In my quest to come up with ideas that work well together for the next generation of MMO (revolutionary instead of evolutionary), I’ve hit upon a stumbling block. It turns out that having your character always be in the 3d world of the game causes a lot of developer and artist time to go into trivial elements of world-building, as well as causing players to waste a lot of their time.
I know this is hard to swallow considering it’s one of the base tenets of the MMORPG genre, but perhaps we don’t need to keep characters in the same 3d world all the time.
The 3d world is responsible for a lot of boredom. Think of how many hours you’ve spent travelling around the world uneventfully, yet you could not be AFK because you had to guide your character through various simple obstacles. Sure, there are times when travel is exciting, like when you’re trying to sneak through a higher level zone to get to some city, but most of the times it’s either boring or annoying. You might as well queue up your travel operation and have it take slightly longer than it would if done manually (in order to dodge enemies and such), but allow you to be AFK. In a 100% persistent 3D world, you would not be able to pull this off, but if you give up the ghost, suddenly players aren’t complaining about travel times.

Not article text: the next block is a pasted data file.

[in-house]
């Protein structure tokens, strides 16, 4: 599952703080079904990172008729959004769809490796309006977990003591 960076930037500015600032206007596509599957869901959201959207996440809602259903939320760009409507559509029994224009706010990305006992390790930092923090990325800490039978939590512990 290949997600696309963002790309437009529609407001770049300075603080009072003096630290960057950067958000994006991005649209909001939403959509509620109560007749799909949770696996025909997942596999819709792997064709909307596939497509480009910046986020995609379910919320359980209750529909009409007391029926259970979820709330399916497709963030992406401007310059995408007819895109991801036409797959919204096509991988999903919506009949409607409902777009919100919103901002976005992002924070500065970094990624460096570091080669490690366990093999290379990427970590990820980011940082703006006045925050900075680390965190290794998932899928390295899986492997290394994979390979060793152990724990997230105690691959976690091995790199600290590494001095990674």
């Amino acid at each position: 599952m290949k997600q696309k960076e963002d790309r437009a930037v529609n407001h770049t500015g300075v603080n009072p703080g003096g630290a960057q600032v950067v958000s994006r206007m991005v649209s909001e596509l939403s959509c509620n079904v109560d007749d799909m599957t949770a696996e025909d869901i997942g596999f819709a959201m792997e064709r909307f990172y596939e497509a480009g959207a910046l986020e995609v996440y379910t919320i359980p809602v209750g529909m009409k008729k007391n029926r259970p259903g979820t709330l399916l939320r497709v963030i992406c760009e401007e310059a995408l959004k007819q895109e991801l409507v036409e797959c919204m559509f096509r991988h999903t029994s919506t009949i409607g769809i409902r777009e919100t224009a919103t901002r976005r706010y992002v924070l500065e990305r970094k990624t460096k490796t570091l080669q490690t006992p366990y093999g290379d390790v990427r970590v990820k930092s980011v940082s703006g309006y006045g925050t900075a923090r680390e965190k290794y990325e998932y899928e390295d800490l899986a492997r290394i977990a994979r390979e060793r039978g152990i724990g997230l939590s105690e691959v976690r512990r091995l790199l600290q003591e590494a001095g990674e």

If you eliminated most of the useless expanses of nothing and purely cosmetic terrain and structures that constitute the majority of the space in MMORPGs, you eliminate the need for a lot of graphics to be loaded on the client-side. You also reduce the amount of graphics the artists for the game need to make. And, even better, the graphics that you do see can have more time and effort spent on their perfection. Imagine if just the cities and major towns in MMORPGs were replaced by a good interface for their services—so much lag would be eliminated and so many entirely cosmetic pieces of art would not need to be loaded into your client or made by the artists. And you would save time, too, because you wouldn’t be stomping around the place looking for the goddamned reagent vendor who is hiding underneath a rock along some obscure road down which you have no other reason to travel.
I suggest we take a close look at what we actually get out of forcing characters to be in a 3D world for their entire game experience. Perhaps we can make better games if we give up this ghost, and perhaps we can do it in less time.
The newbie tabletop gaming experience
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